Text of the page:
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After Primerica filed an interpleader action under Federal Rule of Civil Procedure 22 in order to resolve competing claims to Garvin Reid's life insurance proceeds, the district court awarded summary judgment and the insurance proceeds to Ila Reid, Garvin's widow. However, the district court granted summary judgment in favor of Primerica on Ila's counterclaim against Primerica for breach of contract stemming from the disputed life insurance policy.The Eighth Circuit held that there is a legitimate dispute over the question of fault in creating the competing claims to Garvin's life insurance proceeds, and circuit precedent has not previously required a fault determination in the interpleader context. In this case, there is an active dispute on appeal regarding whether the competing claims to Garvin's insurance proceeds arose because of Primerica's failure to process the 2002 Multipurpose Change Form or because of Garvin's failure to respond when Primerica sought more information in 2002. Accordingly, the court remanded for a fault determination by the district court and further proceedings. View "Primerica Life Insurance Co. v. Reid" on Justia Law

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The Eighth Circuit affirmed the district court's grant of Kinsale's motion to dismiss actions brought by TMI for breach of an indemnity policy. TMI bought a liability insurance policy from Kinsale and the policy excluded a "pollution incident" unless properly reported by TMI. The court held that TMI cannot invoke waiver and estoppel because timely notice "modifies coverage" to include pollution incidents. In this case, TMI learned that an employee suffered injury from a pollution incident, but TMI did not timely report the incident per the plain language of the contract. View "Topp's Mechanical, Inc. v. Kinsale Insurance Co." on Justia Law

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LM filed suit against Newt Marine for breach of contract, alleging that Newt Marine wrongfully refused to pay premiums owed under three separate workers' compensation insurance policies.The Eighth Circuit affirmed the district court's grant of Newt Marine's motion for summary judgment, because the premiums LM sought from Newt Marine were not merited by the terms of the policies. Therefore, the court held that Newt Marine did not breach its obligations under the workers' compensation insurance policies by refusing to pay. View "LM Insurance Corp. v. Dubuque Barge and Fleeting Service Co." on Justia Law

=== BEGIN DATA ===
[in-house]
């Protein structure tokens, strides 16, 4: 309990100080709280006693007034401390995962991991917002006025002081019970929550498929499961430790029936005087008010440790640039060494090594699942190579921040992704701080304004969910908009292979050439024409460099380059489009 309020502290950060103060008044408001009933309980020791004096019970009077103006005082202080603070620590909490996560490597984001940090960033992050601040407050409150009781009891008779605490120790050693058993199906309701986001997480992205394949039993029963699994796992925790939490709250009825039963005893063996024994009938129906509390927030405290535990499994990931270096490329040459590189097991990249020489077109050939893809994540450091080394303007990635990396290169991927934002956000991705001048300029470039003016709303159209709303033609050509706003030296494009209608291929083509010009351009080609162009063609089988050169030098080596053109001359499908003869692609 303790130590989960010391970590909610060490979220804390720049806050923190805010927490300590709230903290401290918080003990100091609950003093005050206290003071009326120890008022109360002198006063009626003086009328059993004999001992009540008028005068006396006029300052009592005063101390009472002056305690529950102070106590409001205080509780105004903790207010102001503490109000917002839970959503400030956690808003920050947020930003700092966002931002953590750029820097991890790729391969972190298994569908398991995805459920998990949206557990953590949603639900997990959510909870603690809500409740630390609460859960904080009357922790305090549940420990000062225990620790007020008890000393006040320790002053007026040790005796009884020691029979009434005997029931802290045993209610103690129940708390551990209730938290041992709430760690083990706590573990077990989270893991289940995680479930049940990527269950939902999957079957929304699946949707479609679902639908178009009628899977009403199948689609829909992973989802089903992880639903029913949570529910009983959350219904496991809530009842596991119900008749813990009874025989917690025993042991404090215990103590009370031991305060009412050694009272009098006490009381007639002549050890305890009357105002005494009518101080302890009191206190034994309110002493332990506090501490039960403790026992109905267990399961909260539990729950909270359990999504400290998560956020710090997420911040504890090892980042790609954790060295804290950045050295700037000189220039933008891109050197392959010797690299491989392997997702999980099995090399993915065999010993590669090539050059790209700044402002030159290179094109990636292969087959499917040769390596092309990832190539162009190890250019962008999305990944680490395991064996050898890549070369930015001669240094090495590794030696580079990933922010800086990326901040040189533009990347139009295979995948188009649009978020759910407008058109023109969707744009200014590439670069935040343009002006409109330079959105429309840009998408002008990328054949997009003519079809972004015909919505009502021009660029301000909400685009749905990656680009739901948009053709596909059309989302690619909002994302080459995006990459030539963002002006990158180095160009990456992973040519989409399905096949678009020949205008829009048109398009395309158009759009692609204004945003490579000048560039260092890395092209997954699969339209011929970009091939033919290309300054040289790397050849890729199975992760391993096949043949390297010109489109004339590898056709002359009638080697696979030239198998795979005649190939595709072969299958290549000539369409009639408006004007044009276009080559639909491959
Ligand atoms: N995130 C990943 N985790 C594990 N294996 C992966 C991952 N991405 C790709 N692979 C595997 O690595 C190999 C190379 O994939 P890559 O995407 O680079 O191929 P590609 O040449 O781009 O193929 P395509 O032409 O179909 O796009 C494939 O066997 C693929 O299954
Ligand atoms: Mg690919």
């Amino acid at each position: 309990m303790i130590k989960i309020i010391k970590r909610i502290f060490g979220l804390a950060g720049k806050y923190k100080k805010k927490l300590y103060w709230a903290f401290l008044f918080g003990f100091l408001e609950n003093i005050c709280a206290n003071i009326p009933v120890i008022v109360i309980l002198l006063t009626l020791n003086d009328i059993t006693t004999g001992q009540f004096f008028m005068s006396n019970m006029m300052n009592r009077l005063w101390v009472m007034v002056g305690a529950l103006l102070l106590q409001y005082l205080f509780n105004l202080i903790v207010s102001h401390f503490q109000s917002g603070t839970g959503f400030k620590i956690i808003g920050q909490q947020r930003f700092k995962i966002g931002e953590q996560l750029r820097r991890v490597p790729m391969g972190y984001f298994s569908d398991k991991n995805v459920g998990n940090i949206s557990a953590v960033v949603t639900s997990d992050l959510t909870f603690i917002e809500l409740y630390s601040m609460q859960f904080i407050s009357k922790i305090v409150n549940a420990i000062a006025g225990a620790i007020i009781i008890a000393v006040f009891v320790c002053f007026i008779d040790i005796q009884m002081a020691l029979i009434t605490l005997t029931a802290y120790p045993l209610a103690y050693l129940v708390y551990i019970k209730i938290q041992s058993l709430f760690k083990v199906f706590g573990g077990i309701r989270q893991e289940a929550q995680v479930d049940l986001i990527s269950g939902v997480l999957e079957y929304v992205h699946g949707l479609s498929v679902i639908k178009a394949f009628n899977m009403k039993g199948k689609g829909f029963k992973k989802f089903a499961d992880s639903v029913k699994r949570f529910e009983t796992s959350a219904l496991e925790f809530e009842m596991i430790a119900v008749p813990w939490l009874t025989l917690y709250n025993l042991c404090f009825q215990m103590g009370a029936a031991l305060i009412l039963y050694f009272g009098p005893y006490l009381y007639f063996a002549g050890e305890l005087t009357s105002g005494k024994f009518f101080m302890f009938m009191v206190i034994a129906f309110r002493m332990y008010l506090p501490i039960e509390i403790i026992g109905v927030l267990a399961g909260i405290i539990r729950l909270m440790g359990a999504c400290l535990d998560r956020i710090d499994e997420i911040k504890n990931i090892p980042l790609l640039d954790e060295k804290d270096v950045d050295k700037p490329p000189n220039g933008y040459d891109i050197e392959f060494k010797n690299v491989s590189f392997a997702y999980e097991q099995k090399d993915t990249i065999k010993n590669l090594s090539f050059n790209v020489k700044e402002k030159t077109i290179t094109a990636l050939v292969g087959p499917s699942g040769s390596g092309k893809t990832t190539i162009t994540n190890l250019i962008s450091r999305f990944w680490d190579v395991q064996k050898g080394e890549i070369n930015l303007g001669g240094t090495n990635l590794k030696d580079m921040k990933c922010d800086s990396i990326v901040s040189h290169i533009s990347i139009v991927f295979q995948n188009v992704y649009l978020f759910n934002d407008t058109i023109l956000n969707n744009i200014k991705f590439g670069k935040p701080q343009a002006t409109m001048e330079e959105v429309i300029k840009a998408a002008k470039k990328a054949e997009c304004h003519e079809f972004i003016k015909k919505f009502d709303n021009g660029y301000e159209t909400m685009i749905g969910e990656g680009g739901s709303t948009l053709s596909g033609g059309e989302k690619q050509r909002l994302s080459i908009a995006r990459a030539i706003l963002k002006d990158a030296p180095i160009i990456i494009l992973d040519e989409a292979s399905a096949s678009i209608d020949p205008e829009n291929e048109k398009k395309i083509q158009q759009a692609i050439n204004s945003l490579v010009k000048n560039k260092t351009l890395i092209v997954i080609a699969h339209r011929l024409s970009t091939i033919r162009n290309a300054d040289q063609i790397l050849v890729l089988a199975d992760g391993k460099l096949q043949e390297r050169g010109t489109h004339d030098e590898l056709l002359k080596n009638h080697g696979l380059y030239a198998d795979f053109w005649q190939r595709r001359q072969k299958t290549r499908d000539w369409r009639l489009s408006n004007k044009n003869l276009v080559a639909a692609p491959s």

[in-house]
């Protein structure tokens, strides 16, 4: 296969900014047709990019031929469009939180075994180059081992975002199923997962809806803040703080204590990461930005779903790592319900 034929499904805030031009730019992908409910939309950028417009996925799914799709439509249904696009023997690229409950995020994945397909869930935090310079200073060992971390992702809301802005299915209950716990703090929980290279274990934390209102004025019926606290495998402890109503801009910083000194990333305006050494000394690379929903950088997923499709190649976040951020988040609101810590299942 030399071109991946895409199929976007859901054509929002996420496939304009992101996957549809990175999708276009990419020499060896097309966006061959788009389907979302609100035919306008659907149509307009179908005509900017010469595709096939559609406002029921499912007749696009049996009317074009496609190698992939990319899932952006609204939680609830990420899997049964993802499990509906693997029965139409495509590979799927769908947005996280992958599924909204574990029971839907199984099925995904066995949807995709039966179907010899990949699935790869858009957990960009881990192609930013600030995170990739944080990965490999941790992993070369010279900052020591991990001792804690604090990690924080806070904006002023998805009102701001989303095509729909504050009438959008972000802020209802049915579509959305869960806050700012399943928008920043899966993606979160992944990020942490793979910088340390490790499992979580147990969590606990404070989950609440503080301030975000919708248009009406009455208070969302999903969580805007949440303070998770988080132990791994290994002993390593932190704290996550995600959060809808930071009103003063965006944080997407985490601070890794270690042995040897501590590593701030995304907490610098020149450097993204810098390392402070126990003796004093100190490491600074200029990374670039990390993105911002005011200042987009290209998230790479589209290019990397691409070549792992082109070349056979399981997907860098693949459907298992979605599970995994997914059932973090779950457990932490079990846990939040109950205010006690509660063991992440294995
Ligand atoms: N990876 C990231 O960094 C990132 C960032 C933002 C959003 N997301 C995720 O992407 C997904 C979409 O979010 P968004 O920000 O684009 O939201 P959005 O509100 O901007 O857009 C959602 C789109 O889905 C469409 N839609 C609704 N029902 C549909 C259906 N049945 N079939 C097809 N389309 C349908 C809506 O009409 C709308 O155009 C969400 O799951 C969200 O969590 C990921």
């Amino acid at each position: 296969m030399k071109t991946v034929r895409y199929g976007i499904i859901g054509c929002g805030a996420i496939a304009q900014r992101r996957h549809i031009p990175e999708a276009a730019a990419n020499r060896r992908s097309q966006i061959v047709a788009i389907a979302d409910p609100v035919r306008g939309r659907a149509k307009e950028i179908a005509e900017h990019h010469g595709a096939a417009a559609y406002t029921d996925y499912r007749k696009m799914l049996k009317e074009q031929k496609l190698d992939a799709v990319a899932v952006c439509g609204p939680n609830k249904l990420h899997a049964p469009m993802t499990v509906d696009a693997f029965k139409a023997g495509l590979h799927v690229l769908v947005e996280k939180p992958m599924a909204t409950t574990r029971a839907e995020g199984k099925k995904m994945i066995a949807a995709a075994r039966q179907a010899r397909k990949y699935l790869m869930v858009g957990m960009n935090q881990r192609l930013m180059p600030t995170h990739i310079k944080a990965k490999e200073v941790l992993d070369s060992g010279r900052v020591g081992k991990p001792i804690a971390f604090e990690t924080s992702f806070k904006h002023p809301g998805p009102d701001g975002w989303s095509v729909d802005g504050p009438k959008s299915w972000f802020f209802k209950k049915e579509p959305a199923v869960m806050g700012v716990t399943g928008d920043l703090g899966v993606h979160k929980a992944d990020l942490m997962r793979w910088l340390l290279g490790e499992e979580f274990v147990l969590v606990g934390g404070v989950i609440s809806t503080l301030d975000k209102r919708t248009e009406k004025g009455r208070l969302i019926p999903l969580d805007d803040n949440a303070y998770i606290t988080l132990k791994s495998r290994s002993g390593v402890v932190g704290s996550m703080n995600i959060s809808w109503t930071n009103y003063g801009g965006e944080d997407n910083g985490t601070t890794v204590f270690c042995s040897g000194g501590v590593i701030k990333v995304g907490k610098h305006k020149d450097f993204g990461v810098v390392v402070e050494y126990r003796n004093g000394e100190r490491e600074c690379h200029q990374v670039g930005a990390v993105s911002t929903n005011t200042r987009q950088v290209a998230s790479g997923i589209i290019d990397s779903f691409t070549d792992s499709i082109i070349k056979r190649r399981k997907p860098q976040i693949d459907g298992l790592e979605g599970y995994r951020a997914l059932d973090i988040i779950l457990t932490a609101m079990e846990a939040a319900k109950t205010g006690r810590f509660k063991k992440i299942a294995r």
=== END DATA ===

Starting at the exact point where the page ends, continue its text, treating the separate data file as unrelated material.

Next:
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The Eighth Circuit affirmed the district court's award of summary judgment to Mid-Century in an insurance coverage dispute over the amount Mid-Century owed plaintiff after her husband was struck and killed by an underinsured motor (UIM) vehicle.The court held that the fact that Mid-Century was licensed to write policies in Minnesota, combined with the husband's subsequent move to and residency there, does not dictate that the Mid-Century policy must be reformed to calculate UIM coverage under Minnesota's add-on approach. Consistent with the plain language of the statute, the Minnesota Supreme Court has held that in order for Minnesota law to mandate that an insurer provide uninsured coverage consistent with that required by Section 65B.49 of the Minnesota Statutes, the insurance policy had to be renewed, delivered, or issued for delivery, or executed in Minnesota. Because Mid-Century issued the policy to plaintiff and her husband when they resided in Wisconsin and the policy was not renewed after the husband's move, section 65B.50's add-on approach to calculating UIM coverage is not required. Therefore, the court held that the plain language of the policy controls, which dictates a limits-less-paid approach to calculating UIM coverage. View "Brill v. Mid-Century Insurance Co." on Justia Law

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Dunbar, a Service Disabled Veteran Owned Small Business (SDVOSB), was awarded an Army Corps of Engineers ditch and tributary project in Arkansas. Dunbar then hired a subcontractor, Harding Enterprises, to work on the project. After Harding Enterprises defaulted, Dunbar made a demand on the bond guaranteed by Hanover, which Hanover denied. Hanover then filed suit seeking a declaration that it had no obligations under the bond and seeking to have the bond rescinded based on illegality of the subcontract.The Eighth Circuit reversed the district court's grant of summary judgment in favor of Hanover, holding that the district court erroneously concluded that the subcontract was undisputedly in violation of 13 C.F.R. 125.6(b)(2) because the percentage that Dunbar spent on contract performance relative to the prime contract price could not be conclusively ascertained until conclusion of performance of the prime contract. The court also held that the potential that Hanover may have liability under the False Claims Act if it were to perform under the bond does not justify discharging Hanover from its obligations and rescinding the contract. View "Hanover Insurance Co. v. Dunbar Mechanical Contractors, LLC" on Justia Law